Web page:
Do You Use the Zipper Method to Merge Into Traffic?

Is there a correct way to merge into traffic? The Colorado Department of Transportation (CDOT) says there is, and it might not be what you would expect. The department says the zipper method of merging—using the entire roadway and then taking turns merging from the closed lane to the open one up where the road narrows—is actually preferable to waiting in a long line in the open lane, especially when traffic is highly congested.

According to the CDOT, if drivers utilize the zipper method of merging during heavy traffic, they can reduce delays by up to 35%. Merging early actually creates more significant delays because a lane is not being used.

Using the zipper method to merge into traffic is often perceived as rude by other drivers who feel like they have been cut off as they were “waiting” in line. In reality, those drivers are actually adding to the delay by failing to use the available lane to merge.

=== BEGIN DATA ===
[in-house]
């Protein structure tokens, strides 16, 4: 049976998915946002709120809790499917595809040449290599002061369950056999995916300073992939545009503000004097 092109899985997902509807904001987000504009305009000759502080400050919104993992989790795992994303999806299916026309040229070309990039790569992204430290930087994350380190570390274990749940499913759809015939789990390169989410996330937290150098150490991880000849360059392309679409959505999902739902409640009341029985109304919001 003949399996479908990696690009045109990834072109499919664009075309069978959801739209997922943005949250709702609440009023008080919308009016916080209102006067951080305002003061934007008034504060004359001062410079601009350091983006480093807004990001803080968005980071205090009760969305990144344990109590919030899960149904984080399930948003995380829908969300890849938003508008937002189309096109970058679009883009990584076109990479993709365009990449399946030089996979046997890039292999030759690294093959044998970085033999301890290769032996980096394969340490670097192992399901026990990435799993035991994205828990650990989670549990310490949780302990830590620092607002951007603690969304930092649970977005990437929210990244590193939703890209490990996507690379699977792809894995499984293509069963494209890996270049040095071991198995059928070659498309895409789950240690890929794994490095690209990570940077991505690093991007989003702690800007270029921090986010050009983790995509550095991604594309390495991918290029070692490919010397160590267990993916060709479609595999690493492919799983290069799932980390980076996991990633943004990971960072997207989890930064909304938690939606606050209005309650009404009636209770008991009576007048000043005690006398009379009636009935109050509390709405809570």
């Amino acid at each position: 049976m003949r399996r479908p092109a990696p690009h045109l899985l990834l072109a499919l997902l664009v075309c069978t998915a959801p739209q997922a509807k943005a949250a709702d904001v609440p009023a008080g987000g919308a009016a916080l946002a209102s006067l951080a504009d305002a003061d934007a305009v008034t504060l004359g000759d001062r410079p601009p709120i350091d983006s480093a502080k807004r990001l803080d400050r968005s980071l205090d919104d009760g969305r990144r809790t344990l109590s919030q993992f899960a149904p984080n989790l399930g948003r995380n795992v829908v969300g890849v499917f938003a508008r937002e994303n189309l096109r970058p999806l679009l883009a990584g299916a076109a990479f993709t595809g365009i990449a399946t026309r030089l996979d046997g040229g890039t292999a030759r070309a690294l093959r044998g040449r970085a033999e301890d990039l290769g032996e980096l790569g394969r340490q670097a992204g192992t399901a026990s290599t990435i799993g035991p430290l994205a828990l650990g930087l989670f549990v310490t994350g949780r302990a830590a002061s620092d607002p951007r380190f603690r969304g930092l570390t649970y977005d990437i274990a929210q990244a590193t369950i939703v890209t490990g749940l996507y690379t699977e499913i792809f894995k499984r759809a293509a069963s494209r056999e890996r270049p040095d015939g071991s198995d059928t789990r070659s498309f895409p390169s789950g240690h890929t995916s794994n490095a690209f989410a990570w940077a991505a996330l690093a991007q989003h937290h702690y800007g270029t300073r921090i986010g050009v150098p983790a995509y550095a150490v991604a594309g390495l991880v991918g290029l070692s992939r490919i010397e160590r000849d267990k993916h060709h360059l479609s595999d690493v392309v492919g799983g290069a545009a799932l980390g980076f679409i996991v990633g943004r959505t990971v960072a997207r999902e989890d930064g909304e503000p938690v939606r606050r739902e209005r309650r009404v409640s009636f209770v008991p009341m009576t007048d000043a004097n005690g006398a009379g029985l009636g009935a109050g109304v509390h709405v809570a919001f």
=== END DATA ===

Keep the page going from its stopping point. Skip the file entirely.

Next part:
“We encourage drivers to safely use the zipper method of merging to reduce traffic delays,” said Attorney Walter Clark, founder of Walter Clark Legal Group.

Our firm has been handling personal injury cases throughout the California Low Desert and High Desert communities for over 30 years. With a 95% success rate, the California personal injury attorneys at Walter Clark Legal Group will fight to hold those responsible for your loss accountable and win compensation to cover medical bills, lost wages, and pain and suffering. If you have been injured in an auto accident and want to discuss your legal options, contact us today for a free consultation with an experienced personal injury lawyer. We have offices in Indio, Rancho Mirage, Victorville, and Yucca Valley and represent clients through the entire California Low Desert and High Desert communities.

DISCLAIMER: The Walter Clark Legal Group blog is intended for general information purposes only and is not intended as legal or medical advice. References to laws are based on general legal practices and vary by location. Information reported comes from secondary news sources. We do handle these types of cases, but whether or not the individuals and/or loved ones involved in these accidents choose to be represented by a law firm is a personal choice we respect. Should you find any of the information incorrect, we welcome you to contact us with corrections.

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